When you need a loan for your home, car, or college tuition, you would talk with a loan officer to determine if you are an acceptable risk. In terms of buying a home, these professionals assist potential buyers in determining the right loan product for each client and inform them of the different rates, requirements, payment methods, and procedures involved. Loan officers can work in different types of financial institutions such as banks, mortgage companies, or credit unions.
Loan officers spend time either discussing finances with clients or evaluating the documents that clients supply. If this sounds like a career that you are interested in, below are the steps that specify how to become a loan officer.
Step 1: Obtain Post-secondary Education
At a bare minimum, a loan officer must have a high school diploma, but to have a better chance of gaining entry-level employment with the potential for advancement, you should obtain post-secondary education. Generally, this means getting a Bachelor’s degree in economics, finance, or other business-related discipline. You should understand the fundamentals of personal finance, credit, business statistics, accounting, as well as have a good understanding of business and office software. Additionally, courses in communication and business writing would put you ahead of your competition.
Step 2: Gain Related Work Experience
It is one thing to have the right coursework; it is another to be able to apply that knowledge in a real world setting. Therefore, relevant experience is an asset. You can do this through an internship, full- or part-time work in a bank, customer service capacity, or other business finance setting.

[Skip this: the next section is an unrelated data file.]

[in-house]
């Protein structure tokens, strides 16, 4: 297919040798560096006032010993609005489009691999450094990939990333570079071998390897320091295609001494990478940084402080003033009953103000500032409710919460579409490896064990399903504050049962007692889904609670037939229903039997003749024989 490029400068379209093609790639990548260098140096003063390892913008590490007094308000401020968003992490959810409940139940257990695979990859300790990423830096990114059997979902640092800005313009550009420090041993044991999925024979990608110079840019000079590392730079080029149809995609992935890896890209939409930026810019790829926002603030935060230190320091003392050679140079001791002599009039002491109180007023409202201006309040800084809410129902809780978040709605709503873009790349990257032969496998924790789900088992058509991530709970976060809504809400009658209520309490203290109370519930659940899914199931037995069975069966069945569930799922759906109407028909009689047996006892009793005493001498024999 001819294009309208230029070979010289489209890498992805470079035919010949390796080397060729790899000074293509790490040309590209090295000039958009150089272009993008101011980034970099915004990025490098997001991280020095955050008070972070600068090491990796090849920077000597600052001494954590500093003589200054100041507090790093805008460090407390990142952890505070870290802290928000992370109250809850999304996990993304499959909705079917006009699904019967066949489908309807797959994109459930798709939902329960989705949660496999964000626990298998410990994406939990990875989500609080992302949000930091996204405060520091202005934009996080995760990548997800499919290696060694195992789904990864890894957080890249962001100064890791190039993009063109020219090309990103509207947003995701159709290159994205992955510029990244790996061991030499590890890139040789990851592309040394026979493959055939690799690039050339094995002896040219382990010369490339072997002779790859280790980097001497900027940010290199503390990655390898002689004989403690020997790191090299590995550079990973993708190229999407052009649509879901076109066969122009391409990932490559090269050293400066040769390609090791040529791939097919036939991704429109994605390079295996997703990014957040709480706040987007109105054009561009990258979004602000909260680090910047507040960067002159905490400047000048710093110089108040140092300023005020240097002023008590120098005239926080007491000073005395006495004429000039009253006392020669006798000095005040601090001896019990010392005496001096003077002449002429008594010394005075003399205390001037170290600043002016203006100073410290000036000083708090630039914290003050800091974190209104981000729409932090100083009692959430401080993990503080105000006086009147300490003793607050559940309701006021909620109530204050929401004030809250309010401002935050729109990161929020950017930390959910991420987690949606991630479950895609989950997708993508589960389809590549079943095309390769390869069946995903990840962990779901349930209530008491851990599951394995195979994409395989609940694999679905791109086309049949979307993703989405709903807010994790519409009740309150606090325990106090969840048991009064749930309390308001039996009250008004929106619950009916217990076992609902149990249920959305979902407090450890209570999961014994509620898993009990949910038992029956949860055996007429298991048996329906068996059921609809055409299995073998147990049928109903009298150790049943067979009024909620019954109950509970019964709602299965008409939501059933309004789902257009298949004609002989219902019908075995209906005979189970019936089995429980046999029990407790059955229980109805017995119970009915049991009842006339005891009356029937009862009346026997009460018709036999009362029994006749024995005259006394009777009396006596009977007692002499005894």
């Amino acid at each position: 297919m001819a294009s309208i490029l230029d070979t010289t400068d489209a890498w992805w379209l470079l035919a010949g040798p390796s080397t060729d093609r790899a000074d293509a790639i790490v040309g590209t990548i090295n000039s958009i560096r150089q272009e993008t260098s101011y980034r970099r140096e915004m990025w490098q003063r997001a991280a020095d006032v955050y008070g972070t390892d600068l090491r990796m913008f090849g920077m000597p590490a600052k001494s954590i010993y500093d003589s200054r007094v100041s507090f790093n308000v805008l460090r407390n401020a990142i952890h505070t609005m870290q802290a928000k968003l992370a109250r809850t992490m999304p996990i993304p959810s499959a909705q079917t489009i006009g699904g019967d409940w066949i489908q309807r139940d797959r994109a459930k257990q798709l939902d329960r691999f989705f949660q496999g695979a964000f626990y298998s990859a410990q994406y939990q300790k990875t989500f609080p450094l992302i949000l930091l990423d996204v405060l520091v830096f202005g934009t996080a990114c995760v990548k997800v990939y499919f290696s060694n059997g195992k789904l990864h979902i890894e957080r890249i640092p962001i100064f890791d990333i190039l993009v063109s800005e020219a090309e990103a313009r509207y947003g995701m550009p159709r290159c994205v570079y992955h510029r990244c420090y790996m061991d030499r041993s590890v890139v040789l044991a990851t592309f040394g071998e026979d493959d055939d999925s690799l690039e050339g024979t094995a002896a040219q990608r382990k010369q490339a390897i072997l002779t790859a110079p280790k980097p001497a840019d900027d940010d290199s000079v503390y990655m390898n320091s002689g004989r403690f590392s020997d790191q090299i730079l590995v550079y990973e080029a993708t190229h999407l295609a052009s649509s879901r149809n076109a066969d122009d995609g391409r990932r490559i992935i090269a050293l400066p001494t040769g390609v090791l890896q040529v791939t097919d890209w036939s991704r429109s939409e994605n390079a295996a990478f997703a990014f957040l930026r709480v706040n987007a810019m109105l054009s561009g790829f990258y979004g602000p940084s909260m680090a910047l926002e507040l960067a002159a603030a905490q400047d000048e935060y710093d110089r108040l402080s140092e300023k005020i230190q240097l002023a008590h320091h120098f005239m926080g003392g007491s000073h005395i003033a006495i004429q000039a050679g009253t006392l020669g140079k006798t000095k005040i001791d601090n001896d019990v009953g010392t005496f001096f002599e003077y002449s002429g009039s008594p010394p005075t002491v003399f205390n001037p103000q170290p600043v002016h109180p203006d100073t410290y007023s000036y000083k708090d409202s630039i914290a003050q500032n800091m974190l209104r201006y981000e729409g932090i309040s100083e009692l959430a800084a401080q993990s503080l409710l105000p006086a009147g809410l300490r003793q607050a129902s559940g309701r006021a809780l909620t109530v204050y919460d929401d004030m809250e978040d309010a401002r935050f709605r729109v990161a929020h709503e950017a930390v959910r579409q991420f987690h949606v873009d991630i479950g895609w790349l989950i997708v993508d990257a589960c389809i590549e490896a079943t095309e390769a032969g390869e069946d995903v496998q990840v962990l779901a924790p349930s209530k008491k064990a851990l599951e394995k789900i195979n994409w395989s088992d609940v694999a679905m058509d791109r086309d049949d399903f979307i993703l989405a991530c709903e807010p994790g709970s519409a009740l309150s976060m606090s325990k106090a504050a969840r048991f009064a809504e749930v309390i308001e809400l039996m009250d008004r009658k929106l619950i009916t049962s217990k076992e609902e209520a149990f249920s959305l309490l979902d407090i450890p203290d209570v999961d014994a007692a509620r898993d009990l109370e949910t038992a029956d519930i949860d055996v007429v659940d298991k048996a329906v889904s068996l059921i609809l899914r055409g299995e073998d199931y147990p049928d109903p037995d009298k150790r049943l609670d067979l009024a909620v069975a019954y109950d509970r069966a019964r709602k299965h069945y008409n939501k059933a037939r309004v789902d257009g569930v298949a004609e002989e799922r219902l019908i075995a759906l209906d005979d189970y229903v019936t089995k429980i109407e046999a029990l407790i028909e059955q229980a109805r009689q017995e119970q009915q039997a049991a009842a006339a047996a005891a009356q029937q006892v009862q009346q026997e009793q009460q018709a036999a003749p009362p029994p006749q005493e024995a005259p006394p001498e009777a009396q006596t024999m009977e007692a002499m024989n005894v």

Step 3: Complete On-The-Job-Training
Even when you are not working as a loan officer, you should still request to your employer that you receive on-the-job training that will help you towards becoming a loan officer. This can include an informal question-and-answer session from an actual loan officer, receiving company-sponsored education in the necessary skills, or even attending a conference to get an overview of the difference functions related to being a loan officer.
Step 4: Determine Your State Requirements
Every state has its own specific requirements for becoming a loan officer. Review the Nationwide Multi-State Licensing System (NMLS) web site for details about what you need specifically for your state. You will also be able to register for an account, locate courses, sign up for training workshops, and access other resources to help you.
Step 5: Obtain Your License
To work as a loan officer, you must obtain your license as a mortgage loan originator (MLO). To do this, you need to complete 20 hours of required coursework, successfully pass an exam as well as a credit and background check. The MLO exam has both a national and a state component that is specific for each state.
Keep in mind that you will be required to renew your license on a regular basis, which includes registering for continuing education courses and more.
Step 6: Get Optional Certification
Although it is not mandatory, you can increase your chances of how to become a loan officer by obtaining industry-specific certifications. For example, you can study to become a Certified Trust and Financial Advisor (CTFA), Certified Financial Marketing Professional (CFMP), or a Certified Lender Business Banker (CLBB). You will need to indicate that you have the necessary work experience and successfully pass an exam to obtain these certifications.
Your Next Move
How to become a loan officer takes research, dedication, and patience. But if you have knack for both numbers and people, consider becoming a loan officer. You can have the satisfaction of assisting people towards the goal of home ownership while pursuing a strong and rewarding career.